Will Hydrogen Stocks Hold Up in a Recession?

By Kirsteen Mackay

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Hydrogen stocks are seen as a righteous way to cash in on the global transition to green energy. But will they hold up in a recession?

Hydrogen energy systems require continued investment to beat the devastating effects of climate change. Many companies are operating in the space, and investors have made and lost fortunes investing in promising hydrogen technologies.

An abundance of hydrogen doesn't help the fact it's expensive and challenging to produce as an energy source. Thankfully we're now seeing the green shoots of a hydrogen-powered future.

What are the best Hydrogen Stocks?

First things first, an ETF, such as the Global X Hydrogen ETF (HYDR), is an excellent place to hunt down the most popular hydrogen stocks.

The HYDR fund provides global exposure to companies that benefit from the hydrogen economy. It focuses on four segments of the hydrogen economy: production, fuel cells, technology, and integration.

Recent additions to this ETF include:

  • Bloom Energy Corp (NYSE: BE)

  • Plug Power (NASDAQ: PLUG)

  • Ballard Power Systems (NASDAQ: BLDP)

  • Fuelcell Energy (NASDAQ: FCEL)

  • McPhy Energy (EPA: MCPHY)

Companies recently sold from this ETF include:

  • Chart Industries (NYSE: GTLS)

  • Everfuel (EFUEL)

  • Hydrogen Refueling Solutions (EPA: ALHRS)

  • Hexagon Purus (OTCMKTS: HPURF)

  • Fusion Fuel Green (NASDAQ: HTOO)

Blackrock (NYSE: BLK) is the world's largest asset manager, with approximately $10 trillion in assets under management (AUM). It also recently made substantial investments in the hydrogen space, with stakes in both Plug Power (NASDAQ: PLUG) and FuelCell Energy (NASDAQ: FCEL).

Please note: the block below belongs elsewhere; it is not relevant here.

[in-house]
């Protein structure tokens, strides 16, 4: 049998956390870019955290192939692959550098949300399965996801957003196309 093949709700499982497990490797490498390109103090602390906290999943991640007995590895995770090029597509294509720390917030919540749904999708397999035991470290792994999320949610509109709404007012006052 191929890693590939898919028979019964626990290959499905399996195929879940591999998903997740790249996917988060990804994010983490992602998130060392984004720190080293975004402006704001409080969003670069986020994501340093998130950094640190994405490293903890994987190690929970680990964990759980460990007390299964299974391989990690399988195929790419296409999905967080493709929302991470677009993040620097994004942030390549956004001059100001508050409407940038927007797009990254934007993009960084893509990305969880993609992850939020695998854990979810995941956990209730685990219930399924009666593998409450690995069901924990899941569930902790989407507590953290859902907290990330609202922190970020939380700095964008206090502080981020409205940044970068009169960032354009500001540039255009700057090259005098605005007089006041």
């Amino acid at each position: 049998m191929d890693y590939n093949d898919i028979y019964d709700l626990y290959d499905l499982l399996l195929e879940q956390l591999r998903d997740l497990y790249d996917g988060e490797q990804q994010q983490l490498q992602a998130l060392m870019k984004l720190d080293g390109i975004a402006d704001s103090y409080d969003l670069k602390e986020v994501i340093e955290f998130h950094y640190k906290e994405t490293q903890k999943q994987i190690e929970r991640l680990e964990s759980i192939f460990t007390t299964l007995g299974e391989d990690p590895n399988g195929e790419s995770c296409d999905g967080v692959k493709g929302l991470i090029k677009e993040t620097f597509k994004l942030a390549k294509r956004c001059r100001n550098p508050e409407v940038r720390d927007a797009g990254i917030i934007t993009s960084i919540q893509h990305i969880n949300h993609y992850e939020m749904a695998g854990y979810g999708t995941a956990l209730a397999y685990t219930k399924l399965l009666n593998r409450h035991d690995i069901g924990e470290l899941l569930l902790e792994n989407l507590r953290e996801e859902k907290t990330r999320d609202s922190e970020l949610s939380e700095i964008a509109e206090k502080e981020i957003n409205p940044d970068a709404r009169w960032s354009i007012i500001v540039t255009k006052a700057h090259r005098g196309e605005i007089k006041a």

The asset manager raised $4.8bn for a new fund specifically focused on renewable power assets—more than doubling its initial target raise.

BlackRock also owns stakes in Italian company Enel, and TotalEnergies, both of which are venturing into the hydrogen field.

In his 2022 Annual Letter to Chief Executive Officers, BlackRock CEO Larry Fink said: 

Every company and every industry will be transformed by the transition to a net zero world. The question is, will you lead, or will you be led?

Are Hydrogen Stocks a Solution to Climate Change?

Hydrogen is clean, and as it's found in water, the supply is abundant. If hydrogen can be safely utilized, it could meet the world's power demand.

Its only emissions should be water, which won't damage the environment. However, if hydrogen gas leaks into the atmosphere, it can increase greenhouse gas levels and contribute to climate change. Therefore, reducing leaks is vital to hydrogen's long-term success.

The Popularity of Hydrogen

Hydrogen has been touted as the holy grail of energy production since the 1970s but has never quite delivered with the confidence of oil and gas or lithium.

Yet, hydrogen-powered cars, boats and trucks have arrived in recent years, and the tech appears powerful enough to make a lasting impression.

Steel manufacturer SSAB says its technology, which uses green hydrogen instead of coal, could cut Sweden’s CO2 emissions by 10%.

Fuel cell electric vehicles (FCEVs) are hydrogen-powered. Therefore, they're expected to be far more efficient than traditional vehicles. Plus, they don't release dangerous emissions into the atmosphere.